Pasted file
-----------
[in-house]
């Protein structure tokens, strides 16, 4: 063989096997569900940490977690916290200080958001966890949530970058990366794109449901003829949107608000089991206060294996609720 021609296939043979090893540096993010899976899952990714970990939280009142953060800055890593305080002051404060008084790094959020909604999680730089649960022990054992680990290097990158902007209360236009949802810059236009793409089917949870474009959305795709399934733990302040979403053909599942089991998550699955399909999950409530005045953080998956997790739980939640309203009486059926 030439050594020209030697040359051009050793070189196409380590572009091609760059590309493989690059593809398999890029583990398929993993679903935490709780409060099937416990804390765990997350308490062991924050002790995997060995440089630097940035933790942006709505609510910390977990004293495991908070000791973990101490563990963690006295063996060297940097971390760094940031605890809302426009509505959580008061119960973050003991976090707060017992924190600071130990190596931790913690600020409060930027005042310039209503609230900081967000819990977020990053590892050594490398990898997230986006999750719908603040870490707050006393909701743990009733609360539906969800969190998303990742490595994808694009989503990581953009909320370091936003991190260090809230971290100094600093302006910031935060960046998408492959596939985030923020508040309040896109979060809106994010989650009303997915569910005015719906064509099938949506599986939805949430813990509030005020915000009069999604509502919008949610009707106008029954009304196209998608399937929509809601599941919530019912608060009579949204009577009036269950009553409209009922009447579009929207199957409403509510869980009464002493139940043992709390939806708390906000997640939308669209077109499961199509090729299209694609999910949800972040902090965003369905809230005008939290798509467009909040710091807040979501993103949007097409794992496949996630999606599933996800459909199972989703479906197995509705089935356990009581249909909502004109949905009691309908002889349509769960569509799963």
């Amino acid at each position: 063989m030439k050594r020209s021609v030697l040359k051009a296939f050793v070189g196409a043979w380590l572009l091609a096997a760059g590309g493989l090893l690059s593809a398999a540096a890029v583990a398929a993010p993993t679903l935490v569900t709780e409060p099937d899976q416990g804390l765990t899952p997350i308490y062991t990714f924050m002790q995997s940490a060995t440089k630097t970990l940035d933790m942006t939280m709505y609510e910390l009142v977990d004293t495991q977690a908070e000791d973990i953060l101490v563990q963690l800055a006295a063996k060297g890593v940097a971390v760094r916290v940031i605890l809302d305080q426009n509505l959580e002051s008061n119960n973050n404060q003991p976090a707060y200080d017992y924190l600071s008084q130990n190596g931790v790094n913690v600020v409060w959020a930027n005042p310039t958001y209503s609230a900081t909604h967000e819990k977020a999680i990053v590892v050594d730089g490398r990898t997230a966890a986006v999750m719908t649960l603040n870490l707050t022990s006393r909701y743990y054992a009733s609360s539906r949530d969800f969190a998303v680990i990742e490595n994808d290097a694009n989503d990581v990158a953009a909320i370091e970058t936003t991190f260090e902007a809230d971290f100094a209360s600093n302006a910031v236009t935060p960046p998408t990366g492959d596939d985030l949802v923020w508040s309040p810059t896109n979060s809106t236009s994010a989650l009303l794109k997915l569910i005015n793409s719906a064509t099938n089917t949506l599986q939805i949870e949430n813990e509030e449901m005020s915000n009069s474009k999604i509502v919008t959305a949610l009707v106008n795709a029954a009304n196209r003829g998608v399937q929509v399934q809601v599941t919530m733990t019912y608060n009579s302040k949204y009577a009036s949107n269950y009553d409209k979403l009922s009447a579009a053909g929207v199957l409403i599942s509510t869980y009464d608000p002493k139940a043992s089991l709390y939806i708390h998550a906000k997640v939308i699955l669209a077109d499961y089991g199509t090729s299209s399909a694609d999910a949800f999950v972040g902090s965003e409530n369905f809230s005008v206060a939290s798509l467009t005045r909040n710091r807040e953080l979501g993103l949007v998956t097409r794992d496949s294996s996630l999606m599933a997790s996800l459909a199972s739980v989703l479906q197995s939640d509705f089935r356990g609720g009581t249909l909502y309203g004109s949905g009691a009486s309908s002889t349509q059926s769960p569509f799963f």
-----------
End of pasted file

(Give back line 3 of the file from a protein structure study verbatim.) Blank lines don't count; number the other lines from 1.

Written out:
């Amino acid at each position: 063989m030439k050594r020209s021609v030697l040359k051009a296939f050793v070189g196409a043979w380590l572009l091609a096997a760059g590309g493989l090893l690059s593809a398999a540096a890029v583990a398929a993010p993993t679903l935490v569900t709780e409060p099937d899976q416990g804390l765990t899952p997350i308490y062991t990714f924050m002790q995997s940490a060995t440089k630097t970990l940035d933790m942006t939280m709505y609510e910390l009142v977990d004293t495991q977690a908070e000791d973990i953060l101490v563990q963690l800055a006295a063996k060297g890593v940097a971390v760094r916290v940031i605890l809302d305080q426009n509505l959580e002051s008061n119960n973050n404060q003991p976090a707060y200080d017992y924190l600071s008084q130990n190596g931790v790094n913690v600020v409060w959020a930027n005042p310039t958001y209503s609230a900081t909604h967000e819990k977020a999680i990053v590892v050594d730089g490398r990898t997230a966890a986006v999750m719908t649960l603040n870490l707050t022990s006393r909701y743990y054992a009733s609360s539906r949530d969800f969190a998303v680990i990742e490595n994808d290097a694009n989503d990581v990158a953009a909320i370091e970058t936003t991190f260090e902007a809230d971290f100094a209360s600093n302006a910031v236009t935060p960046p998408t990366g492959d596939d985030l949802v923020w508040s309040p810059t896109n979060s809106t236009s994010a989650l009303l794109k997915l569910i005015n793409s719906a064509t099938n089917t949506l599986q939805i949870e949430n813990e509030e449901m005020s915000n009069s474009k999604i509502v919008t959305a949610l009707v106008n795709a029954a009304n196209r003829g998608v399937q929509v399934q809601v599941t919530m733990t019912y608060n009579s302040k949204y009577a009036s949107n269950y009553d409209k979403l009922s009447a579009a053909g929207v199957l409403i599942s509510t869980y009464d608000p002493k139940a043992s089991l709390y939806i708390h998550a906000k997640v939308i699955l669209a077109d499961y089991g199509t090729s299209s399909a694609d999910a949800f999950v972040g902090s965003e409530n369905f809230s005008v206060a939290s798509l467009t005045r909040n710091r807040e953080l979501g993103l949007v998956t097409r794992d496949s294996s996630l999606m599933a997790s996800l459909a199972s739980v989703l479906q197995s939640d509705f089935r356990g609720g009581t249909l909502y309203g004109s949905g009691a009486s309908s002889t349509q059926s769960p569509f799963f």